As it’s International Women’s Day and everyone is posting about women in the workplace, our Employment Lawyer Anna Lovett discusses the key issues holding us back from true equality…
The Equal Pay Act was introduced by Parliament in 1970, but 53 years later, data shows we still have a gender pay gap, with the average women working two months a year for free compared to her male counterpart.
Having represented clients and organisations in discrimination claims, I am not naïve enough to consider the law to be the answer to gender equality in the workplace and beyond. That said, I certainly think it has a role to play...
Despite progress over the last 50 years, women are still under-represented in leadership roles - only one in four C-Suite positions and only eight in 100 CEO positions are held by a woman - and the question is why? There are many studies on this subject, but in my experience as an employment lawyer, the recurring issue is flexibility.
Two years after COVID forced businesses to experiment with home working, we’re still behind in terms of true flexibility. Flexible working encompasses more than “home working” and true flexibility will take into account when, what, where and how work is carried out. Choice is critical and thinking outside the box is key. There’s evidence that saying no to flexibility is actually costing the economy almost £2bn per year and a recent report showed that for 49% of female leaders, flexibility is one of the top three things they consider when looking at the companies they’d work for (along with employee wellbeing, diversity, equity and inclusion). The Government is taking steps to introduce the right to request flexible working from day one, but that’s still a small step – it’s just the right to request and it doesn’t address the issue of actual flexibility in the workplace.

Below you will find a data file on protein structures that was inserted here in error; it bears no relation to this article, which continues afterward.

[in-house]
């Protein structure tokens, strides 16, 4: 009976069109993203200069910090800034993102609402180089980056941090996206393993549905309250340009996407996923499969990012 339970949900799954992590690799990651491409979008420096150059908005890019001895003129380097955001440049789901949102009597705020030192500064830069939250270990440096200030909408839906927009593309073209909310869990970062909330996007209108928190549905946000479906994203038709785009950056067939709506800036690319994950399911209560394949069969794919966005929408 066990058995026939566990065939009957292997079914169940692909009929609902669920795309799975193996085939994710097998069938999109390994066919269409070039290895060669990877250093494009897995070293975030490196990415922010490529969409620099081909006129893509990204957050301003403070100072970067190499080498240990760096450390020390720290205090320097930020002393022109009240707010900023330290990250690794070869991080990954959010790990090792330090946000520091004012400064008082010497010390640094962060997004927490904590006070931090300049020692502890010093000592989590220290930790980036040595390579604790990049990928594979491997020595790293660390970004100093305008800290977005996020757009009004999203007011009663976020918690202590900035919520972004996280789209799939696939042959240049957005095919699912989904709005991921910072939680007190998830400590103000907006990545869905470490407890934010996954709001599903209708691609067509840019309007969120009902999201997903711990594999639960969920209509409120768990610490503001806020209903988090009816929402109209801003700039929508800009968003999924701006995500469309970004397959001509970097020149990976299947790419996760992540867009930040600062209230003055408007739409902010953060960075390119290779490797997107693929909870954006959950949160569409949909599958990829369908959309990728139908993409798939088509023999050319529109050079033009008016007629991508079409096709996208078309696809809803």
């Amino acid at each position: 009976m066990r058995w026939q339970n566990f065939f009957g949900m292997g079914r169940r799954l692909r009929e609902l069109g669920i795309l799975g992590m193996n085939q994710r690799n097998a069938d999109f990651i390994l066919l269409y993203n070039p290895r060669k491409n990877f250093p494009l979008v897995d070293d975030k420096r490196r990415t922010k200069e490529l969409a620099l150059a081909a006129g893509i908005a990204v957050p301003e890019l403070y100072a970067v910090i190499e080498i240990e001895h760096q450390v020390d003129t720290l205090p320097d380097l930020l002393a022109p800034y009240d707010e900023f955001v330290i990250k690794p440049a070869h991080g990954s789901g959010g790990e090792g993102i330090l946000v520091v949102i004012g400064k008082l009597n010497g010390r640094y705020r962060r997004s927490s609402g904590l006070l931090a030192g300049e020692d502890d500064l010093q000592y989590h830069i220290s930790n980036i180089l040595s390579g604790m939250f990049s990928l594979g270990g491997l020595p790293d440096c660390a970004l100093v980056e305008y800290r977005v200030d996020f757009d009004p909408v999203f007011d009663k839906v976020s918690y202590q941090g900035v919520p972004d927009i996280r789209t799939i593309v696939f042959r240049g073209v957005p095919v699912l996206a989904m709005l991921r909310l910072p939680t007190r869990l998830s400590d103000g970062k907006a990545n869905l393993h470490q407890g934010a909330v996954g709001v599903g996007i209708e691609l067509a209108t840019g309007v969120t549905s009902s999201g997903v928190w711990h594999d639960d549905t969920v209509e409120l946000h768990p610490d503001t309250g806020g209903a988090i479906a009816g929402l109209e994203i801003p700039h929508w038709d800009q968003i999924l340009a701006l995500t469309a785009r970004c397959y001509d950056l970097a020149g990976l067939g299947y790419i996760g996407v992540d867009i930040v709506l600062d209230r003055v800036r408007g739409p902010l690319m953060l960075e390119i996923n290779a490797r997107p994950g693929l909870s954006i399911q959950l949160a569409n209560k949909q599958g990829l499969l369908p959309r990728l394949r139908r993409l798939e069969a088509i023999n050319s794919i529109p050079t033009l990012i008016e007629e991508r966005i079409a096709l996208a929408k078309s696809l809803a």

The issue of flexibility also feeds into our approach to childcare and family leave provisions. In the UK, women are entitled to up to a year on maternity leave, yet a father is only entitled to two weeks off, reinforcing the outdated assumption that women are the primary caregivers and fathers are the breadwinners. Until we have equality and choice in home-life, we won’t have it in the workplace.
Culture is key to implementing this change. Buy-in from the top level is imperative. There’s no point introducing flexible working if there is still a sigh and an eye roll when the employee leaves at 3pm for the school run. Leaders, both male and female, need to model and champion your flexible approach.
I’m hopeful that companies will recognise that equality within the workplace isn’t about ticking boxes and that there’s a real opportunity here to stand out. There’s an amazing chance to make positive and genuine changes within your workplace, to be seen as forward-thinking, to attract and retain the best talent regardless of gender and to enjoy a happier workforce which will improve efficiency, productivity and profits – which is ultimately what every company is aiming for.
This involves everyone – it’s not a female issue. Everyone has a part to play in equality and those that play their part will benefit hugely.